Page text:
Every move towards a circular economy is a move away from our traditional activities.

“What is our sector?” Widdowson asks. “We have already evolved from a ‘hump it and dump it’ linear economy into an industry that is concerned with recycling and returning materials to a circular economy. Now we need to evolve again, to consider carbon more carefully. Every move towards a circular economy is a move away from our traditional activities. That’s no bad thing, but what does that mean for the identity of our sector?”

Read is bullish about this point.

“It’s exciting. We are talking about the waste sector in its truest sense: with blurred boundaries. Defra, CIWM and ESA could never have predicted this. I’d even go so far as to say that, for us to be successful, we need to remove the waste sector – get rid of it completely and exist by being embedded into other sectors instead. That’s how I see the world – and it makes me a bit of an outcast at times,” he chuckles.

Read adds: “I also think Defra is the wrong ministry for us to be under. We should be associated with BEIS because we are all about growth, business and income. If we go down the positive-growth model, instead of the protect-the-environment model then you’d see a waste sector moving much more quickly than we are.”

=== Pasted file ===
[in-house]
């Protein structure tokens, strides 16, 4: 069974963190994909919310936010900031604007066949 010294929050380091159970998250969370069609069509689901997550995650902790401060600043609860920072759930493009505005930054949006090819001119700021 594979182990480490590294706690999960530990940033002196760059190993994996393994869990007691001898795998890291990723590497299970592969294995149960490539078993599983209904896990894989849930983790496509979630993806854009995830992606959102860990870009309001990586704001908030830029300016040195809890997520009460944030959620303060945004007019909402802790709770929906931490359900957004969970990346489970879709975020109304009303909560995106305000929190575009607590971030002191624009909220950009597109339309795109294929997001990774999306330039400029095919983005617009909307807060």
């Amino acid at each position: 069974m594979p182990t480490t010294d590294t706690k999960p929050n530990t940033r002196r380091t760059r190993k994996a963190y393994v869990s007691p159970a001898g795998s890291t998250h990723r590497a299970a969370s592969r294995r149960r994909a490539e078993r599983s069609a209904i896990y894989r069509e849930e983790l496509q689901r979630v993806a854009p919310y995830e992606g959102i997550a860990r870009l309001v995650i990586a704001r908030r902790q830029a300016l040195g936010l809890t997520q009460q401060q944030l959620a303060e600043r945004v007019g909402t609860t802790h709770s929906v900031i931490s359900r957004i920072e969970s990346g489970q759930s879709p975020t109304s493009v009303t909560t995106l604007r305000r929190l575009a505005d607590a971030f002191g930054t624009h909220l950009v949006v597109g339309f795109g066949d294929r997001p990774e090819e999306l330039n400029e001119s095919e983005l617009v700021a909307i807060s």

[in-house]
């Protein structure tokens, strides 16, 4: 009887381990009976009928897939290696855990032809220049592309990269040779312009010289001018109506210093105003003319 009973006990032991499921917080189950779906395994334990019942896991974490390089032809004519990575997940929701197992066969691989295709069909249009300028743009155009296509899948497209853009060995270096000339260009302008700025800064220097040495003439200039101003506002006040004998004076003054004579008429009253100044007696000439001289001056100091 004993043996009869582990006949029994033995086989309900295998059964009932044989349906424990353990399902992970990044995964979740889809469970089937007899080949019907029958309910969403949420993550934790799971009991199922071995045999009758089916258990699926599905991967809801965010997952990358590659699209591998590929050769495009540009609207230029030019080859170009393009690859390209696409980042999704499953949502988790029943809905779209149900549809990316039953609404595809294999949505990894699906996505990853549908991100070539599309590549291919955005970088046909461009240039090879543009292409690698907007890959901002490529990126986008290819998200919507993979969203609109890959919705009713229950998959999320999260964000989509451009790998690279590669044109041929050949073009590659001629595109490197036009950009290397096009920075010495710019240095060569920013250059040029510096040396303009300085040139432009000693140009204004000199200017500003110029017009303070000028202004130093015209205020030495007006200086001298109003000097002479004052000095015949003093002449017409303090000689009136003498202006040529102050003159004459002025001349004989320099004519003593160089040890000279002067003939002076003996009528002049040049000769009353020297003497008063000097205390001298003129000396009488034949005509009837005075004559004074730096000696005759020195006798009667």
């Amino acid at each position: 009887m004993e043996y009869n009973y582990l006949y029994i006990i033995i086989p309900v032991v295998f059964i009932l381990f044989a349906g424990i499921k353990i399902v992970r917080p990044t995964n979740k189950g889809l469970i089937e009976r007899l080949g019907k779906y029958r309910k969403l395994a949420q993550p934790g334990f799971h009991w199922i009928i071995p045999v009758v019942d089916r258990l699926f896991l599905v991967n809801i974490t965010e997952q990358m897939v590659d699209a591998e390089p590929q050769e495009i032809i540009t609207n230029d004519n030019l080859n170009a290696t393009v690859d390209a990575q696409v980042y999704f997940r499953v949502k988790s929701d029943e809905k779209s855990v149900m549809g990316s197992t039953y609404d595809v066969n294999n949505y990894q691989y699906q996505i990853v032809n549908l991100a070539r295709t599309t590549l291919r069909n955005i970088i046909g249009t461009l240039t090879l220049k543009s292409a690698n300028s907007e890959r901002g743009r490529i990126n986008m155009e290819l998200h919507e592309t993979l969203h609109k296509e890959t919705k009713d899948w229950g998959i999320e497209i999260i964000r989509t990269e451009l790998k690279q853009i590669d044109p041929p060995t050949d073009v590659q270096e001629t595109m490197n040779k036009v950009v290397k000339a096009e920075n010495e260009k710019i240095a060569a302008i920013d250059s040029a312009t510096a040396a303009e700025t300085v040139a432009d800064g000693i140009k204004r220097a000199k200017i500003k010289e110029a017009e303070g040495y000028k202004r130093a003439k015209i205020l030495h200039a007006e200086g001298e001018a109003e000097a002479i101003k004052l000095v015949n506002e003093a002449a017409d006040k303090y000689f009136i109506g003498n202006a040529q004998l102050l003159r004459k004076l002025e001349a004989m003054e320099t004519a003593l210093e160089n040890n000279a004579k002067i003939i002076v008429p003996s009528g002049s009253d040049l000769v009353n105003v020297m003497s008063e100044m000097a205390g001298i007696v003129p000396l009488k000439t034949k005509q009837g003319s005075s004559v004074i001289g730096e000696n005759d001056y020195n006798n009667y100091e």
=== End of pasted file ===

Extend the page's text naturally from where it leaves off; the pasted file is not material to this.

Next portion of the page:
Changing the narrative

Green skills

Read, Cockburn and Widdowson all talk a great deal about narrative and its importance. “We need to transition in a way that people are comfortable with. That’s a huge part of change management,” Cockburn says.

Each of the big waste companies will be having the same conversations with its staff as we are at Suez,” adds Read. “We’re explaining that some of our waste services won’t be as prevalent as they are today, and that’s OK because there are upskilling opportunities and new roles.

“Landfill is a great example: at the moment you have lots of people digging holes and driving compactors, but these sites will look very different in 10 years when they have been returned to nature. Then we’ll need staff to monitor the gas coming off them and make sure they are accessible for people walking their dogs or going for a run. But this is OK because we’ll help the people who work there now transition to HWRCs or novel carbon-capture facilities.”

Cockburn adds that 2023 should see all of the sectors at the Green Jobs Working Group present their visions, challenges and requirements to the rest of the committee. “This is why CIWM is committed to working with the government and sector to ensure we have the right skills-development opportunities happening at the right time,” she says.